Thursday, July 20, 2017


Our kitchen counters were a pale yellow (hard boiled egg yolk color) laminate with a brown "crack" pattern on them. They weren't cracked, they had a BROWN design on them that looked like CRACKS (why???). You can't really see the crack design very well in the photos (unless you got your face right up there to see the design, the counters just looked dirty). Gross.

Besides being a nauseating yellow color, there were a lot of cosmetic defects, like knife-cuts on the counters (i.e., someone not using a cutting board) and even some areas where small chunks had been chipped off of the laminate. There was also a small burnt area near the stove that was there before we moved in (looks like someone tried to put a hot pan on the counter). To make matters more awesome, some of the edge/trim pieces were coming loose on the ends and I kept having to glue them back on. 

I looked into replacing the counter tops, but something else caught my eye on Pinterest - PAINTED COUNTERTOPS. I felt like this would solve all of my problems - I could make them LOOK totally different and cover up all of the cosmetic problems (AND keep the trim firmly in place under layers of clear coat).

On Pinterest there are a lot of tutorials for how to paint countertops. Most of them use complete kits that you can buy (that includes all of the paint, brushes, clear coat, etc) such as

The kits are really nice looking, but ultimately I went with THIS tutorial: because I already had a lot of these supplies and didn't want to buy a kit!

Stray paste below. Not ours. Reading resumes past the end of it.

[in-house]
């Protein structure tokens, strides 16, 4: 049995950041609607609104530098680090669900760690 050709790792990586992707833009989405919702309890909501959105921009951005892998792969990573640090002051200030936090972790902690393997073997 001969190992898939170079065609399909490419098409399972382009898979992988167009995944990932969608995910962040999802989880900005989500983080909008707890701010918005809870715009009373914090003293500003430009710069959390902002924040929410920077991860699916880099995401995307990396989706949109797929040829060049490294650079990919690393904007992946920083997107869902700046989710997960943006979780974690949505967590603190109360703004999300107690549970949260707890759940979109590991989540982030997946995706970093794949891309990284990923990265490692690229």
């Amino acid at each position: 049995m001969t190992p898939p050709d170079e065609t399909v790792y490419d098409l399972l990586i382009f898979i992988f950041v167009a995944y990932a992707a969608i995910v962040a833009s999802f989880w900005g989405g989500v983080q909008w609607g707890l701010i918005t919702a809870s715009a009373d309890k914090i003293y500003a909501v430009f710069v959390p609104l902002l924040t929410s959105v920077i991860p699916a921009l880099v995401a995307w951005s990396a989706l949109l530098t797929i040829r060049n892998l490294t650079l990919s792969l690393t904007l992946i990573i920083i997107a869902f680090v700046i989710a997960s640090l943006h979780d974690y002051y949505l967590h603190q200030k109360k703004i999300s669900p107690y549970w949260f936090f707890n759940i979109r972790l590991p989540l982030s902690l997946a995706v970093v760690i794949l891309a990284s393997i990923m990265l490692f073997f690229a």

To get the pattern I wanted, I first looked at photos (of different marble, granite, etc) countertops online until I found one I liked, then I used that photo as a guide for colors, pattern, etc. 

Basically you start by taping off the edges (to keep paint off of the walls, appliances, cabinets) like you would if you painted a wall. (I was concerned about the metallic-y trim around the backsplash that I hated, but I just painted right over it and it looked fine!)

Next, I filled in any chips and gouges in the laminate with paintable caulk. I also glued down the loose edges very well. I did not do anything to the tiny knife-cuts in the laminate, because I figured the paint would fill those in (it did).

Next, use a primer to prep the counters for the paint. I already had an off-white paint that contained primer and that worked fine for me. I had to use 2 coats to cover all of the yellow. If you want a white or light colored background, you use a light colored primer. If you want a dark colored background, you will need to use a darker primer (or use whatever primer and paint over it with a dark color). You can read more about this in the links with complete instructions above. 

I rolled a layer of regular white interior paint (that I had) over the primer before starting the design. This gave me the white base color that I wanted.

After your layer of paint has dried, you can start with your design. I used regular craft paint (the small bottles of 50 cent craft paint that they sell at Walmart or any craft store). I started with broad strokes and then adjusted it as I went (added more stripes if an area looked bare, or added more white if it seemed too busy). I used a variety of colors to add depth. This photo shows an early stage of painting the design.